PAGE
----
Grilled Pork with Roast Almond and Sage Leaf Salsa and Yellow Apple Sauce

Rory O'Connell


  • Pork rinds from the chops cut into 1 cm dice or 5cm pieces
  • 2-3 pork chops, loin or belly, each weighing c 150g
  • Sea salt and freshly ground black pepper
  • Season the chops on both sides with salt and pepper.


A juicy pork chop from the loin or belly is a treat. Often the most difficult part of the process is the shopping because finding good quality meat can be a challenge. I insist on free-range or ideally organic pork meat which I get from my local craft butcher. I tend to try and give my butcher advance notice when I want a very specific piece of meat. You can justify the extra cost of this slowly and carefully reared meat by eating less of it and increasing the quantity or variety of vegetables being served alongside.  You will need a generous coating of fat on a loin chop and a generous streaking of fat through the belly pieces. The fat keeps the meat succulent in the cooking and adds delicious lip-smacking flavour.  I always ask my butcher to remove the rind as I find it is never cooked to my satisfaction when left attached to the meat for grilling. I cook it in the same pan alongside the chops, sometimes cut into 1cm dice or 5cm pieces. That way all of the liquid fat will be rendered out and the rind will become shatteringly crisp which is the way I want it. Whereas previously I might have served a pork chop to each person, I now tend to divide a chop between two people or if I know my guests are especially big eaters, I might divide 3 chops between 4. I carve the meat into ¾ cm angled slices before it goes to the table in which case I think it looks more lovely than the rather more robust chops.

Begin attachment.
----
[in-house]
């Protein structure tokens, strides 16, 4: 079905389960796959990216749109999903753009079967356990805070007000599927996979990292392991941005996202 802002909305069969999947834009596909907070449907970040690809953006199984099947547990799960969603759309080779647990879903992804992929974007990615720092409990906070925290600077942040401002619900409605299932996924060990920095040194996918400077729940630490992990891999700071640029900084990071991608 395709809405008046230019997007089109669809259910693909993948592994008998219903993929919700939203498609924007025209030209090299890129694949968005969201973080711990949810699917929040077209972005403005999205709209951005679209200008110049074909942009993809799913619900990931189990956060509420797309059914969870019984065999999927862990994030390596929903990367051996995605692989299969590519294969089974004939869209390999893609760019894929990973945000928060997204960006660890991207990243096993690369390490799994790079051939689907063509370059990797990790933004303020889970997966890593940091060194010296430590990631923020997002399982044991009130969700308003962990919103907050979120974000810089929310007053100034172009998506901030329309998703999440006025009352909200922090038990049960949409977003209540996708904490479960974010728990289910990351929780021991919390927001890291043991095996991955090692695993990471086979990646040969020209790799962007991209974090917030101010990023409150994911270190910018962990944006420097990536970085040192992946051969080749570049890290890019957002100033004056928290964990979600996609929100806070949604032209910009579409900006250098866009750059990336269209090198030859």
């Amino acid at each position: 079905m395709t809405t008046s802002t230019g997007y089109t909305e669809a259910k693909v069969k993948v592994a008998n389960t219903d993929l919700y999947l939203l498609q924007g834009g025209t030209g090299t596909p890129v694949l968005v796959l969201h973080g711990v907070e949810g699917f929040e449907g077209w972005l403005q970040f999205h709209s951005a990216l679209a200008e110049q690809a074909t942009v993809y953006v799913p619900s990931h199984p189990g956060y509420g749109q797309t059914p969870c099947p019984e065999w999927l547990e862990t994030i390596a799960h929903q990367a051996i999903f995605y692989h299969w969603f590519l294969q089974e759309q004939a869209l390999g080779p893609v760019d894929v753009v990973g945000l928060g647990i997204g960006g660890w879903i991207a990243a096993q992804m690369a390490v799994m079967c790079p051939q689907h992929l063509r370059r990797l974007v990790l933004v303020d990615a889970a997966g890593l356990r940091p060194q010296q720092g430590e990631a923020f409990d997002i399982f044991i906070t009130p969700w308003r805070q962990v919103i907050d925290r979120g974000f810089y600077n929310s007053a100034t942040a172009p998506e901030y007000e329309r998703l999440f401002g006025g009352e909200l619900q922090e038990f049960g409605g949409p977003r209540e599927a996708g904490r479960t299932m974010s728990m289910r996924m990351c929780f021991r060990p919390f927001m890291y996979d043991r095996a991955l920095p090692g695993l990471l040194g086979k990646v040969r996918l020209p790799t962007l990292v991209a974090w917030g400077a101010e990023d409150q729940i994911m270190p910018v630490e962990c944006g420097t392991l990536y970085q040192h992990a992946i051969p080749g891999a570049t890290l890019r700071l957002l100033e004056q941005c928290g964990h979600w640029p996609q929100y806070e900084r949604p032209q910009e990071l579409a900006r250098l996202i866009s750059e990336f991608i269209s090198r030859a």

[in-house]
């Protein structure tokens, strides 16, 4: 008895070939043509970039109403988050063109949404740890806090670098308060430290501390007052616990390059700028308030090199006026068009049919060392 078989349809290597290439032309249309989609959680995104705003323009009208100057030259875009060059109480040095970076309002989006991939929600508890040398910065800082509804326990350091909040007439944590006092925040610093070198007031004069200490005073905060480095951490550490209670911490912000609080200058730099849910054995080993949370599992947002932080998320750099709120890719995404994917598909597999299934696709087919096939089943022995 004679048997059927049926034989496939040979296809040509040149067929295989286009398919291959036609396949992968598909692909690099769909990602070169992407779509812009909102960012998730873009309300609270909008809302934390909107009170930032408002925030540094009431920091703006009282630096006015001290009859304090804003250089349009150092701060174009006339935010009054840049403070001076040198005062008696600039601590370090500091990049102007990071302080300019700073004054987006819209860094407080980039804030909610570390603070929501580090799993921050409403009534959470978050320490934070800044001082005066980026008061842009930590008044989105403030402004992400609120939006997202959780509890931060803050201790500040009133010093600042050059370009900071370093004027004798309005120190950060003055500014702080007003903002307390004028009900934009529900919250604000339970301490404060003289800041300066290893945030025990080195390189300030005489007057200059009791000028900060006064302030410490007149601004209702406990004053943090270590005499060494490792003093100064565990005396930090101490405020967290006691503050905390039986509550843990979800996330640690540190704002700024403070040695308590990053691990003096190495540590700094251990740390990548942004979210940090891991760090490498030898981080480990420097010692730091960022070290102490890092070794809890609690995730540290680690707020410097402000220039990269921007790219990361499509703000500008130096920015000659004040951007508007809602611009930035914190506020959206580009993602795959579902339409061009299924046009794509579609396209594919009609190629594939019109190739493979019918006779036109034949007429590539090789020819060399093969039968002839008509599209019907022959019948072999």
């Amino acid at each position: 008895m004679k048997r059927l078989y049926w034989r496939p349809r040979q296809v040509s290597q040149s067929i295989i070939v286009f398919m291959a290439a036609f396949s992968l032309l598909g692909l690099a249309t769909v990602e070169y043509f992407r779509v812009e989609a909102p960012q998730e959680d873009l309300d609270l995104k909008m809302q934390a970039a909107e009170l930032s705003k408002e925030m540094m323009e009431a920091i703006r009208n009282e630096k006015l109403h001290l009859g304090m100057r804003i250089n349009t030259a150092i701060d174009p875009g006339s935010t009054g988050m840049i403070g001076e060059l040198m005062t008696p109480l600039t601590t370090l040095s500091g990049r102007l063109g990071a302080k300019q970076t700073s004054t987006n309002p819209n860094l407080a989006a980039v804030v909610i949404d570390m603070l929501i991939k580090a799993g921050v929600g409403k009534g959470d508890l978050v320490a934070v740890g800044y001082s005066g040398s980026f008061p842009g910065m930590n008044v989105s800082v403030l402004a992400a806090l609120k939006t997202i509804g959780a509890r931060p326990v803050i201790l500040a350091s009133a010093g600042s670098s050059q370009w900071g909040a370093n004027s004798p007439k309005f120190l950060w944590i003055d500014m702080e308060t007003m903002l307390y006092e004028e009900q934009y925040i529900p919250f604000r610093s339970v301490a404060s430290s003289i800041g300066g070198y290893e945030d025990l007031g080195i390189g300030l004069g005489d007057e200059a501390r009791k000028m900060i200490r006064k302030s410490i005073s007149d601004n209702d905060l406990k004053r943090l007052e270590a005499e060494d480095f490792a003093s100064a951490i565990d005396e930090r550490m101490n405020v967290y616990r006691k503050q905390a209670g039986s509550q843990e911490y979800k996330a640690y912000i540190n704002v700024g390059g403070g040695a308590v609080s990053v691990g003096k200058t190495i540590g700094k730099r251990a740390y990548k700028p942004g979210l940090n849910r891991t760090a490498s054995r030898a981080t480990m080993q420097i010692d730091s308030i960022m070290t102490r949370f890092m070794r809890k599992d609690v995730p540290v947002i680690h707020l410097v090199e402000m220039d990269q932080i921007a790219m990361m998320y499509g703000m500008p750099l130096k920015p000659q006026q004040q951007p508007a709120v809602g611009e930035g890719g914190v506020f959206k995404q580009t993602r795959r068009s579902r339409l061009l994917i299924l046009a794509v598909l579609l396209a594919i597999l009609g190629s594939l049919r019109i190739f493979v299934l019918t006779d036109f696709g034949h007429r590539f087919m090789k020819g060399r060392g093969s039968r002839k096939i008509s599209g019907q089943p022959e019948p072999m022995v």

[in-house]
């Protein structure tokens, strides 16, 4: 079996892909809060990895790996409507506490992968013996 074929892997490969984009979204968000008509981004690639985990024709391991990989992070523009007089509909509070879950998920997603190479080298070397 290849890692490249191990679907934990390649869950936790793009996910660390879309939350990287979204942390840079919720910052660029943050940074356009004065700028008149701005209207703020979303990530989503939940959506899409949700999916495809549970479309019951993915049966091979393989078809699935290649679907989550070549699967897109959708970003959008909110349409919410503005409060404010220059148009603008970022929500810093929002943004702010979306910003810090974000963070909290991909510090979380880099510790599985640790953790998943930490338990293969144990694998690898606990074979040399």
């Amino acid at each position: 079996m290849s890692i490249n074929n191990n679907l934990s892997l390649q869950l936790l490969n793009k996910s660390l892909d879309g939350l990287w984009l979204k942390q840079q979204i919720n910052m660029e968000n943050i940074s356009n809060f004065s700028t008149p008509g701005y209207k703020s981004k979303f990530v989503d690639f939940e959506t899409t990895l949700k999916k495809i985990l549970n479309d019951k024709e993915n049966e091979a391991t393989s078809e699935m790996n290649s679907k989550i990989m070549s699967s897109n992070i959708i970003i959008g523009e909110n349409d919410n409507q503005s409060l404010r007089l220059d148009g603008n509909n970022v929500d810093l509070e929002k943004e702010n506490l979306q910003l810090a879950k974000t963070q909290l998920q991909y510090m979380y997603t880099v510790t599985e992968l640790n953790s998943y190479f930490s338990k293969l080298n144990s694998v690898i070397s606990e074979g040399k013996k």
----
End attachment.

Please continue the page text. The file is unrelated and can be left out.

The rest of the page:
Heat a heavy cast-iron grill pan or frying pan until moderately hot. Scatter on the pieces of pork rind and cook over a moderate heat until the liquid fat begins to render out. Turn up the heat and when the pan is hot, push the rinds to the edges and pop on the chops. Allow to cook until golden in colour before turning to cook on the other side. The cooked chops will feel gently firm to the touch but beware of overcooking them as they will become dry and hard. I like my pork cooked through and not pink though this is personal of course.

Serve the pork on hot plates sliced into ¾ cm slices with your sauces of choice.

My suggestion here is to serve the pork with roasted almond and sage leaf salsa and yellow apple sauce. (see recipes page*)